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Lawsuit against Minister of Antiquities Postponed to February 13 for Failing to Implement Provisions of Law and Dereliction of Duty

Dokki Misdemeanor Court postponed today a lawsuit filed by the ECESR to February 13. The lawsuit was brought against Mohammed Ibrahim, the Minister of State for Antiquities, for failing to implement the provisions of law and dereliction of duty.


The Misdemeanor is the first of its kind to be brought against the Minister of State for Antiquities because of his failure to implement the provisions of law and dereliction of duty in terms of providing the necessary protection for some archaeological sites, and carrying out the necessary maintenance for their protection, preservation and restoration. This kind of dereliction of duty comes at a time when those archaeological sites are now facing dangers and damage threatening their survival and their historical and aesthetic value.


In its attempts to monitor violations and infringements on archaeological sites, the Popular Campaign for Community Control over Antiquities and Heritage has monitored a host of violations perpetrated on a number of priceless archaeological sites without taking any deterrent measures by the minister and his aides. These sites are facing dangers and damage threatening their survival as a result of theft, destruction, building on them and other serious abuses, in spite of our attempts to inform the competent authorities, but to no avail.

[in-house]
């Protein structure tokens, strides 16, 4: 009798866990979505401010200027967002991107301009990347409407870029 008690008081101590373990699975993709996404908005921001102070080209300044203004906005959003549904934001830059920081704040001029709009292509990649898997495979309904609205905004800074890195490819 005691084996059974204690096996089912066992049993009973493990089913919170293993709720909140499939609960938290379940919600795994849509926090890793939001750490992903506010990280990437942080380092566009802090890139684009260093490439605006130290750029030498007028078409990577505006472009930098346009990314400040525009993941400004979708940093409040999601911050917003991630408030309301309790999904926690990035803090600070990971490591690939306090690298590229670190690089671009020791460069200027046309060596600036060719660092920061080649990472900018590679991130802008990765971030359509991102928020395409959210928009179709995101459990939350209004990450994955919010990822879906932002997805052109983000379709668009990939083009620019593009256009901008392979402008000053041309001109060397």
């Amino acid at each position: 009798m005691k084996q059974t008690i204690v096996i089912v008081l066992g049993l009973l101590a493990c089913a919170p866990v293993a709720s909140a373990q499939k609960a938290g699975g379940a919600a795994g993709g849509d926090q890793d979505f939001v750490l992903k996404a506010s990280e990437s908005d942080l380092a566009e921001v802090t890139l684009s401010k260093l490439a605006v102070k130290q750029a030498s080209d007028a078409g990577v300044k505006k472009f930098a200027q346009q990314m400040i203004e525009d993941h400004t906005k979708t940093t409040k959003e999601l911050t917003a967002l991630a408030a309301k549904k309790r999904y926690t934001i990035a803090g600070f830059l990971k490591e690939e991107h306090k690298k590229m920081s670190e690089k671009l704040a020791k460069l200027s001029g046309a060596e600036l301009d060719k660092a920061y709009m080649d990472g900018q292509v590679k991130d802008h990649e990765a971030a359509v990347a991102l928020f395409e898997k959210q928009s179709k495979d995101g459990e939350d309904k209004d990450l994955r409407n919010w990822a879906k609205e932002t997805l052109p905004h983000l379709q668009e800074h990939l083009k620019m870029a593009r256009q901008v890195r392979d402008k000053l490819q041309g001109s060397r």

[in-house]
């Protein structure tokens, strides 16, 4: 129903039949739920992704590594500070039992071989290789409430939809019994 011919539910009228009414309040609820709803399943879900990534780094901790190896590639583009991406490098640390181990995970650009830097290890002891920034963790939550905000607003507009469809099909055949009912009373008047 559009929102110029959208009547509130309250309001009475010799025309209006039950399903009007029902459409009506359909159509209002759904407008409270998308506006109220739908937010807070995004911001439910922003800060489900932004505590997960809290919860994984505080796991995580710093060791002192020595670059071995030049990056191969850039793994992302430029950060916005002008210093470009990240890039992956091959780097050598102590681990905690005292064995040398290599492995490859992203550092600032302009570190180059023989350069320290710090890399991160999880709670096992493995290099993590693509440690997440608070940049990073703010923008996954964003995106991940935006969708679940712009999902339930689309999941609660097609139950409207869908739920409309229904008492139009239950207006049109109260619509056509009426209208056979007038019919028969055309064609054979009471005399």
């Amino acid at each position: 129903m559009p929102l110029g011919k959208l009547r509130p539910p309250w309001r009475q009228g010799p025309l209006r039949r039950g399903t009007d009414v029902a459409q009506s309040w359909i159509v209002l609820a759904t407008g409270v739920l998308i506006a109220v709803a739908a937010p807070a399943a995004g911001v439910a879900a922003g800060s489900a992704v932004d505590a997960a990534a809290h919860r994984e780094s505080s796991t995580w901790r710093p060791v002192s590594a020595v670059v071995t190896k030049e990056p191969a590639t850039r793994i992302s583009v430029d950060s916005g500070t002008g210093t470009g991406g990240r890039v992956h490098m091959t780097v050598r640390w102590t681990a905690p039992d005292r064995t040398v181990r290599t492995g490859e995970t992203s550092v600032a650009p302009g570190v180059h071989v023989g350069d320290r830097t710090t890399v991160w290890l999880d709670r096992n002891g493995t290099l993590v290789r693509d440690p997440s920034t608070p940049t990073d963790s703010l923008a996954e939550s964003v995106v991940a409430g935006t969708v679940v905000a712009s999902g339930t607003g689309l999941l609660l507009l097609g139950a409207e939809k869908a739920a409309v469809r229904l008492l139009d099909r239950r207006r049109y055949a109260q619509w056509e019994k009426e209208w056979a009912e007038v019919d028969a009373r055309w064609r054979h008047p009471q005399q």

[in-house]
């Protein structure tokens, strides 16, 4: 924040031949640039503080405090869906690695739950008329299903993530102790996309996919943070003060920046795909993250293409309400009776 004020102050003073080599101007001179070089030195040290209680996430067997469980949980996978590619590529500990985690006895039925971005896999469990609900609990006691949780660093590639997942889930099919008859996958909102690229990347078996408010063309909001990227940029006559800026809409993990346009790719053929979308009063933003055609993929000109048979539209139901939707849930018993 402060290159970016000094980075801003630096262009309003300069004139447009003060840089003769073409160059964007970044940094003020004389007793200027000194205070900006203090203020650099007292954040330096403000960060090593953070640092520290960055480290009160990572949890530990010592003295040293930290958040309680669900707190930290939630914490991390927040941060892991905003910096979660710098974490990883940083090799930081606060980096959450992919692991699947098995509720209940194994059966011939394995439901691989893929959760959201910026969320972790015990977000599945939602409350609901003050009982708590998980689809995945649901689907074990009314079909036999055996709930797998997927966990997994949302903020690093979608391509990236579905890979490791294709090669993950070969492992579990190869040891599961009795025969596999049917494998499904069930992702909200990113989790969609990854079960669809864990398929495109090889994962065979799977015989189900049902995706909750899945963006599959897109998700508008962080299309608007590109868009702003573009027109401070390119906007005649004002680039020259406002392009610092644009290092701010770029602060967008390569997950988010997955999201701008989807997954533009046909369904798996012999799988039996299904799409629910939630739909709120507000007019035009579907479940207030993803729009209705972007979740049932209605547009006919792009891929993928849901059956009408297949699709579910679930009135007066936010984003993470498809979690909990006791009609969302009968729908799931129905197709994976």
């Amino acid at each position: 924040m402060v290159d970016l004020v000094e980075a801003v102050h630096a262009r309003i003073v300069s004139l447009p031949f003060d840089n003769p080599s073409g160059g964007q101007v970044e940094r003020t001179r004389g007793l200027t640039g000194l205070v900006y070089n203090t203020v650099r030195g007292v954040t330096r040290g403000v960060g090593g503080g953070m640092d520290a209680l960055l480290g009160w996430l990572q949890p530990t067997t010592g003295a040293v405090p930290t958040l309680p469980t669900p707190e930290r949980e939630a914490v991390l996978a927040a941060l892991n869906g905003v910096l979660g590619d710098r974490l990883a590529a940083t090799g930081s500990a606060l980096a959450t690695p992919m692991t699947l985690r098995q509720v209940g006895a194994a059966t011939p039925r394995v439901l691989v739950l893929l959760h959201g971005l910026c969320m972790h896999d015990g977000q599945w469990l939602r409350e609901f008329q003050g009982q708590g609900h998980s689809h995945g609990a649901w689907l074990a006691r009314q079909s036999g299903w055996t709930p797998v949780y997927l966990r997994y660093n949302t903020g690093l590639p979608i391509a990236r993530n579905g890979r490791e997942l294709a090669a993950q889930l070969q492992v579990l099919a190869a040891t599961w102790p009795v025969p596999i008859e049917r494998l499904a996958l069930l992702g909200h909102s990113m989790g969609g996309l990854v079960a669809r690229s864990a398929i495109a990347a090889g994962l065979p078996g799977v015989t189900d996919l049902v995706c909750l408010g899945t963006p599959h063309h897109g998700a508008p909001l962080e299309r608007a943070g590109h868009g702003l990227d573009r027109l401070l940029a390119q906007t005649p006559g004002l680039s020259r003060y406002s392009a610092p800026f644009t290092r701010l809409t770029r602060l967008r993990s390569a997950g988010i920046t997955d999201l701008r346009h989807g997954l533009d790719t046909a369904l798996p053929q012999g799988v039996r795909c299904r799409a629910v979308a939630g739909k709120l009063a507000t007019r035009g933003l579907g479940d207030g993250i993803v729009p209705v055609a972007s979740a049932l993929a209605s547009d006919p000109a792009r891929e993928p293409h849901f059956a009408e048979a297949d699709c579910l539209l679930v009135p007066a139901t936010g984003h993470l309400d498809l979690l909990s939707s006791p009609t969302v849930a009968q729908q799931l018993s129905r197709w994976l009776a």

Invoking Article 123 of the Penal Code, which stipulates that ” a public employee shall be punished by imprisonment and dismissal if he uses his job to stop the implementation of the orders issued by the government or the provisions of the laws and regulations”, the lawyers of the Egyptian Center for Economic and Social Rights sent the Minister a formal warning by the official report No. 2071 dated 09/22/2013. The warning asked the Minister to take the legal actions to protect a number of important archaeological sites that are exposed to several violations. Needless to say, it is considered an explicit violation of the powers vested on the Minister and his aides to protect and maintain the Egyptian heritage, and a violation of the law No. 117 of 1983 on the issuance of the Monuments Protection Act. Therefore, the ECESR lawyers took the legal action and filed a direct misdemeanor against the minister for the court to sentence him in pursuance of Article 123 of the Penal Code.